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on December 25, 2007
Many years ago I took an advanced course on phycology where we discussed evolutionary convergence, particularly with regard to the volvocine line of evolution observed in both Chlorophyta and Chrysophyta. I tucked this information away as being interesting but not pertaining to anything particularly important. "Life's Solution" brought this all back to me and made me realize how important convergence may be to understanding the evolution of life on this planet. With apologies to the late Stephen Jay Gould, perhaps if the tape were run again, the results would be the same, or at least close. Perhaps intelligent beings such as us, or something very much like us, were inevitable. The philosophical implications are profound. Conway Morris avoids these philosophical and theological implications until the last chapter of his book and concentrates on providing example after example of convergence in evolution. Although not as eloquent a writer as Richard Dawkins, he successfully challenges Dawkins' "ultra-Darwinist" views. And as one of the leading paleontologists in the world today, Conway Morris has the scientific credentials to do this.
Because of his scientific and philosophical views, Conway Morris has been branded by some to be a proponent of "Intelligent Design." However, he clearly cannot be categorized with this group for purely scientific reasons. Intelligent design denies that evolution can explain complex biological structures or relationships among living things. Conway Morris goes to great lengths to show that evolution does indeed provide an explanation for these structures and relationships. Intelligent design, for instance, denies that the cameric eye could have evolved because of its extraordinary complexity. It must have been designed and created by an intelligent being. Conway Morris shows in his book that it not only did the eye evolve, but the basic "design" evolved six separate times involving different tissues in each instance. In fact, the cephalopod eye variation is more efficient than the vertebrate variation of the "design." Make no mistake about it Conway Morris is a "Darwinian evolutionist."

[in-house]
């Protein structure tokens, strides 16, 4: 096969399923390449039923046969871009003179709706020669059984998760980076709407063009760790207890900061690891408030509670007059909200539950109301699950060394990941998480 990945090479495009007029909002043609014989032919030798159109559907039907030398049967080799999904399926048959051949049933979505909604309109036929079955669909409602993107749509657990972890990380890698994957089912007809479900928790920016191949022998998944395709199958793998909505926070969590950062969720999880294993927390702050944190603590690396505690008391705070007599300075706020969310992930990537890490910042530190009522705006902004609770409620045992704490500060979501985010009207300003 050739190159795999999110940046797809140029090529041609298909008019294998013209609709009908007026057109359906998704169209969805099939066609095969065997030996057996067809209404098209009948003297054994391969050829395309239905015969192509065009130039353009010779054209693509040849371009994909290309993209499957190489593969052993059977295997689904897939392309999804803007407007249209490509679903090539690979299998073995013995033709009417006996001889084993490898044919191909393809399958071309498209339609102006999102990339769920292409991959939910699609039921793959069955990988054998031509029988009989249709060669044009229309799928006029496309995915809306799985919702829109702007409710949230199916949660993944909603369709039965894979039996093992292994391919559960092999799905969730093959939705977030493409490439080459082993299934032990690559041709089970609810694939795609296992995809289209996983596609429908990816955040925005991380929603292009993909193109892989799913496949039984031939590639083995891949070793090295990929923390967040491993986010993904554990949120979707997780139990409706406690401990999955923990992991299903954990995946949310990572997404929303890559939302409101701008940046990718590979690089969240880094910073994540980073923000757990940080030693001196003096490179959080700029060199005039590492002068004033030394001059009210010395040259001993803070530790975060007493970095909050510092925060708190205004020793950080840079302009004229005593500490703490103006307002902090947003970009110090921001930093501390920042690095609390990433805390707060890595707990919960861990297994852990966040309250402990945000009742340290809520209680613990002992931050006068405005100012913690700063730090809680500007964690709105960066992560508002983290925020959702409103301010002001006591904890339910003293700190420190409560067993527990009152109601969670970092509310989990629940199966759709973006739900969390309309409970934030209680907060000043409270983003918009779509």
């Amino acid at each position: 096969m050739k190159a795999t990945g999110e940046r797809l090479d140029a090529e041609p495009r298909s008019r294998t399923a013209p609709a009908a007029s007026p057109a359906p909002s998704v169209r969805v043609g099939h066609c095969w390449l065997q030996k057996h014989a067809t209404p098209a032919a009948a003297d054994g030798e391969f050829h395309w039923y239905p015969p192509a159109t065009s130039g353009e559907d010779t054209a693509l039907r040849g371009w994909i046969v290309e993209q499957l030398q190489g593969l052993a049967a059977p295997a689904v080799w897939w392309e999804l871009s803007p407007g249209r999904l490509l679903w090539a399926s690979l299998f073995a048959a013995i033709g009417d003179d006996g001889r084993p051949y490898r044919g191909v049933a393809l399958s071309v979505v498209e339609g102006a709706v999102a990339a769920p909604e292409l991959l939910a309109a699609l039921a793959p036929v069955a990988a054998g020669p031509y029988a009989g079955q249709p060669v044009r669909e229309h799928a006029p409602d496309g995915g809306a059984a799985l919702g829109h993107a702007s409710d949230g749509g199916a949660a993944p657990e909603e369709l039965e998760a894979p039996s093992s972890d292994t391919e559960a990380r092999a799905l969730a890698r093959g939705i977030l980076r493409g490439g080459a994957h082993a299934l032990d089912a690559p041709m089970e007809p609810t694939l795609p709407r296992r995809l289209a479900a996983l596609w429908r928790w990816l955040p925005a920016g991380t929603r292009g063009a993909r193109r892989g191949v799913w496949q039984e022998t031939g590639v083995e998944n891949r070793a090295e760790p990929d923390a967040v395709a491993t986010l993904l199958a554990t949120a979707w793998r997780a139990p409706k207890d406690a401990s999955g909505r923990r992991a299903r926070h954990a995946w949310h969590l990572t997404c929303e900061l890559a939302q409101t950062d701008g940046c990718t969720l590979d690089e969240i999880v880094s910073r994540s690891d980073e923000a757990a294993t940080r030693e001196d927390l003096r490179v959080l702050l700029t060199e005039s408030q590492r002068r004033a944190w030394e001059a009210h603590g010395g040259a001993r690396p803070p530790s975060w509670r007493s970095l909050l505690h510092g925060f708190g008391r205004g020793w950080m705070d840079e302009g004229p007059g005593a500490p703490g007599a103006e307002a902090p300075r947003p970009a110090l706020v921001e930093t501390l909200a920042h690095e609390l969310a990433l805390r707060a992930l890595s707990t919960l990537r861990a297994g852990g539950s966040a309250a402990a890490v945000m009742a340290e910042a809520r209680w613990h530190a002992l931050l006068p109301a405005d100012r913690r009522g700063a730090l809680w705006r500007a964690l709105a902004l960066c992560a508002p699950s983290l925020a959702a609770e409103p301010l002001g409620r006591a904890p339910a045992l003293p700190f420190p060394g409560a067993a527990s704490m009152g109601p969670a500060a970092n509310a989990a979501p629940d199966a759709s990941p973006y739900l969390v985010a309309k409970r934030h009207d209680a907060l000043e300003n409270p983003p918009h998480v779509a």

In his last chapter, Conway Morris plays his philosophical-theological hand and discusses the implications of his views in terms of teleology and directionality to evolution. In doing so, he shows himself to be a successor to the great early 20th century paleontologist and philosopher/theologian Teilhard de Chardin. Conway Morris' views of Christianity are well known and perhaps this is why he has drawn the ire of so many ultra-Darwinist "theologians" such as Dawkins.
Randomness is a basic tenant of evolution. However, that does not mean that certain structures are not inevitable for purely physical and biological reasons. If you roll the dice enough times you inevitably will roll snake eyes or box cars. And in a philosophical and theological sense, it does not mean that God does not play with loaded dice.